Perched atop a dune on ‘the other side’ of the River Gannel, white sand between toes, warm sunshine radiating down and a waist high swell pushing onto the sand bank, you wouldn’t know the supposed hedonistic Cornish town of Newquay was just a short hop over the headland.
Crantock – pic courtesy Crantock Bay Surf School
Back in my yoof, when this surfing lark was all new and sparkly, Newquay was the epicentre of everything liquid and shred. Coming from inland I used to sit and dream about heading down to the ‘Shire and immersing myself in good waves and the town’s surfing vibe.
Over the years though this image has been slightly tarnished by the Club 18-30s booze, burgers ‘n’ breasts holiday camp mentality. After seeing too many chavs throwing up my love affair with Newquay ended. More peaceful and tranquil locations became the preferred and Surf City UK fell off a mental cliff.
Back in the village
During the Easter Bank Holiday weekend, however, the wife and I pretty much rediscovered the place. Well, Crantock actually – a sleepy village that although annexed to Newquay, feels like a million miles away. Looking for somewhere different, and a place to test out Nah Skwell’s unusual Maxi G 7.3ft SUP, we took a punt and opted for the ‘other side of the Gannel’.
Nah Skwell’s Maxi G 7.3ft
I’d previously visited the village back in my late teens, staying at the nearby touring park with an ex and some mates. At the time I hadn’t opened my eyes to the beauty of Crantock and was therefore pleasantly reacquainted with what felt like a long lost friend.
After scouring the interweb we found a quirky little guest house at the top of the village called Highfields @ Crantock. A comfortable and surfer friendly lodging with in house café serving homemade fare and awesome breakfasts – we were in our element.
Uninterrupted views stretched across open rolling Cornish countryside from our bedroom window while the friendliness of our hosts, Dave and Lisa, was refreshingly contrasting to the usual sullen faces you encounter at many B&Bs. They also welcome four legged canine friends – pretty unusual for this day and age.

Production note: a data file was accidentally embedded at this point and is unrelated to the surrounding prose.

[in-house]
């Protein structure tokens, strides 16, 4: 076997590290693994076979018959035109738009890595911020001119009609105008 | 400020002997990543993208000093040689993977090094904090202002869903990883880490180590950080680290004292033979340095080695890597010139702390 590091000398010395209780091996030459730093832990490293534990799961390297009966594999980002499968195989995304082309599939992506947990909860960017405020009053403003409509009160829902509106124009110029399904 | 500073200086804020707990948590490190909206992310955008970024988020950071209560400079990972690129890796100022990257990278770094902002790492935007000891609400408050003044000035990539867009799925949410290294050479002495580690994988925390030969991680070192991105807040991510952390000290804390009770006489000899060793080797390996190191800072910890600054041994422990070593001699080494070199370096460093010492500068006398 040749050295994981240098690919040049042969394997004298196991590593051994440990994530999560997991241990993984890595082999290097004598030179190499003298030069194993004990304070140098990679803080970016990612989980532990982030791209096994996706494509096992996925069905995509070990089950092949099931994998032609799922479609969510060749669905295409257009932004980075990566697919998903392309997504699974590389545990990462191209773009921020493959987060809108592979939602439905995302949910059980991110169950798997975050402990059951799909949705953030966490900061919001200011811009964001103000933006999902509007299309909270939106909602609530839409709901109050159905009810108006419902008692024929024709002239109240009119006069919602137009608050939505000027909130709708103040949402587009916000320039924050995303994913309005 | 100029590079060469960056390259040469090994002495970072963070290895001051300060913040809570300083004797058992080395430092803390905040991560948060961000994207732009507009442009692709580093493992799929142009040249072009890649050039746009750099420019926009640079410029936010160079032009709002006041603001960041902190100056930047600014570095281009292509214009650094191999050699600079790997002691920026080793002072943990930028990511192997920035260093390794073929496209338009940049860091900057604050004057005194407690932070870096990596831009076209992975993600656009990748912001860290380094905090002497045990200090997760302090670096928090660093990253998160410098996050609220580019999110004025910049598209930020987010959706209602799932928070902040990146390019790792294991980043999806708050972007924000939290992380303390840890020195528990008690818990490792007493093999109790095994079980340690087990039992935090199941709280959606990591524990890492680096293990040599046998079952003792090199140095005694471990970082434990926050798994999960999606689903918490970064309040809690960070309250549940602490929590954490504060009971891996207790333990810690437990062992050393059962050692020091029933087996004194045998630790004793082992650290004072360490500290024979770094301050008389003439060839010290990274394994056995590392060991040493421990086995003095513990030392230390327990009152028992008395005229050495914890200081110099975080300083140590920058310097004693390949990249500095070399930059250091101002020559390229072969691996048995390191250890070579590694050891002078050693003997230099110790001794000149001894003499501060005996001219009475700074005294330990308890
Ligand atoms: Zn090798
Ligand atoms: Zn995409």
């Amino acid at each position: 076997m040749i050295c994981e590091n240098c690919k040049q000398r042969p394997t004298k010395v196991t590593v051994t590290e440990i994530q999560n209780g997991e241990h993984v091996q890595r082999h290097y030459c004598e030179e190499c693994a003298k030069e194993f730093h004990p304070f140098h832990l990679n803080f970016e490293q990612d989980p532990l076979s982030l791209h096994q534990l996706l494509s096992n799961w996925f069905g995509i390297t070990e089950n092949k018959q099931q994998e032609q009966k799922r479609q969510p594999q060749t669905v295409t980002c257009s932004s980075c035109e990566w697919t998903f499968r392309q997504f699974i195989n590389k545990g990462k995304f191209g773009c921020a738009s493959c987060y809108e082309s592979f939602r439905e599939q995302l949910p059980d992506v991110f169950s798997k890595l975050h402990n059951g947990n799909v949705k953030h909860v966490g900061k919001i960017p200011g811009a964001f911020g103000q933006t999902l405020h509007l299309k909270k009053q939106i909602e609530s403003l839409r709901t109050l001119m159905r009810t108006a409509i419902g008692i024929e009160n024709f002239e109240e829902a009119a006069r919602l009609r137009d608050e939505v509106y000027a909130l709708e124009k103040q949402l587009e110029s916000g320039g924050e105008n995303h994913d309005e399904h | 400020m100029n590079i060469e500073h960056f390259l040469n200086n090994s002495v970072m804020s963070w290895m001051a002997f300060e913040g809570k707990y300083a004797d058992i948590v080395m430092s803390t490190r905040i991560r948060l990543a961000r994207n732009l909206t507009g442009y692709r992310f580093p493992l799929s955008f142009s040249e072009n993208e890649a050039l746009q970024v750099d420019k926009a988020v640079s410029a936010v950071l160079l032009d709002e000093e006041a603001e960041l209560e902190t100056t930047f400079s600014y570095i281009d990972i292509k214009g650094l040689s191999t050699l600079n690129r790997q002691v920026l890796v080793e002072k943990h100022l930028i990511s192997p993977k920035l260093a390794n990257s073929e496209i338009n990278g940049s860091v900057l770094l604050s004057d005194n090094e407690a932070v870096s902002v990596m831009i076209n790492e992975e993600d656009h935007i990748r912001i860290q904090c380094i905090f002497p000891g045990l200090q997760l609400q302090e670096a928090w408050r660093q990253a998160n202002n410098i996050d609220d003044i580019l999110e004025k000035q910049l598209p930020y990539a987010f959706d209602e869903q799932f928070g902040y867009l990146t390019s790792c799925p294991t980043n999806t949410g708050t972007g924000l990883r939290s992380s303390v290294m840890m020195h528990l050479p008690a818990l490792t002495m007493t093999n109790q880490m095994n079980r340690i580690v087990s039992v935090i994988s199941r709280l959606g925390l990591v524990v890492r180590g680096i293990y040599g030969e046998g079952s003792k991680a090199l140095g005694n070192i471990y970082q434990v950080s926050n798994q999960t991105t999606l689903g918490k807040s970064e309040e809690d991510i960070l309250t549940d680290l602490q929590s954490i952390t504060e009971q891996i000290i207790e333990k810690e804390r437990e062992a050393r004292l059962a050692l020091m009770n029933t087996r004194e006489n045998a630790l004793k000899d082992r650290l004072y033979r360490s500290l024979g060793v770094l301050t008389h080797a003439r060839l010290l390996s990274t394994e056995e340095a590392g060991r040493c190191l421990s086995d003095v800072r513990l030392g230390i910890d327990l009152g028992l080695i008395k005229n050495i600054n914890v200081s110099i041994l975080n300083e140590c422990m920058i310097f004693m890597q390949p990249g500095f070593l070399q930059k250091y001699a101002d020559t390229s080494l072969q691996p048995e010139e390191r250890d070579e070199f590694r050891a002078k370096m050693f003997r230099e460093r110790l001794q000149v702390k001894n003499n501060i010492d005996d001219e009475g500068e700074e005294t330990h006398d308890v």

Room with a view
Crantock Bay is a wide expanse of sand that funnels into a secluded cove at high tide. A bit of a swell magnet, the beach picks up pulses even on the smallest of days. On a weekend when not much was forecast it was honey sweet to be riding waist high steep and fast low tide walls – perfect for trying out Nah Skwell’s Maxi G 7.3ft.
The best thing about Crantock, from a stand up paddle point of view though, is the River Gannel. This serves two purposes. For those with experience in the art of wave shredding the river gives a dry hair paddle out when the tide drops. No more foam ball bomb dodging, simply jump on the conveyor belt and out back you go!
Crantock aerial showing the River Gannel to the north
With an incoming tide the Gannel is perfect for flat water SUP exploring. As a touring location this is probably one of the most overlooked locations in Cornwall, and yet is perfect for gentile meanders with mates, serious race training for the big event or perhaps casting a line.
If downwinders are your bag then SW blows are great. Simply use the rip to get out back, point your stick towards Fistral or Watergate and off you go. Either route is challenging and fun. Although I didn’t get any downwind paddling in on this occasion I can certainly see the potential.
Low tide fun
The middle low tide sand bank during our trip was the daddy though. Even though waves were only 2ft at best, walls would hit the shallows, jack up and deliver a peeling right hander that allowed for multiple turns. As the close out approached you could line yourself up and just hit it.
Banging the Nah Skwell Maxi G 7.3ft off the froth for the gallery
The Nah Skwell Maxi G 7.3ft allowed for some fun riding and at the end of each session the apres ‘apple juice drink’ (read cider) was all the more refreshing!
Small but steep – testing the Nah Skwell Maxi G 7.3ft
With it being Easter Weekend we imagined that Newquay would be mobbed – yet not so. Both evening’s we made the pilgrimage into town and enjoyed a sundown picnic on the sands under the Headland Hotel’s iconic loom.
On numerous occasions I commented how different Newquay was to just a few years ago. I appreciate this wasn’t quite high summer but still, rather than hordes of drunken yobs the beach and town was full of families.
Crantock turned out to be a bit of a revelation. It’s not often you get to rediscover a spot you think you know. And it’s even rarer to come across a Cornish venue where multiple watery disciplines are tolerated. (Kayaking AND SUP are both well represented).
Some of this credit has to be given to Crantock Surf School owner Rob Small. His set up is both quality and diverse. Although a hard core wave rider at heart Rob is open minded enough to offer a variety of watersports. He’s equally happy paddling on the flat as charging death pits in Lanzarote. This type of attitude will always permeate down the food chain and as such the vibe in the line up is chilled out, eclectic and fun – how it should be.
Crantock Maxi G 7.3ft floater
Crantock Bay is now back on my list of priority spots and we’ll most certainly be back. After the cracking weekend we’ve just experienced how can we not?
For great accommodation give Highfileds @ Crantock a shout, they’ll sort you out. Contact Rob Small at Crantock Bay Surf School for general good vibes, hire, lessons and local knowledge. And lastly, thanks to Jon Popkiss at Nah Skwell UK/Kai Sports for the use of the Maxi G 7.3ft.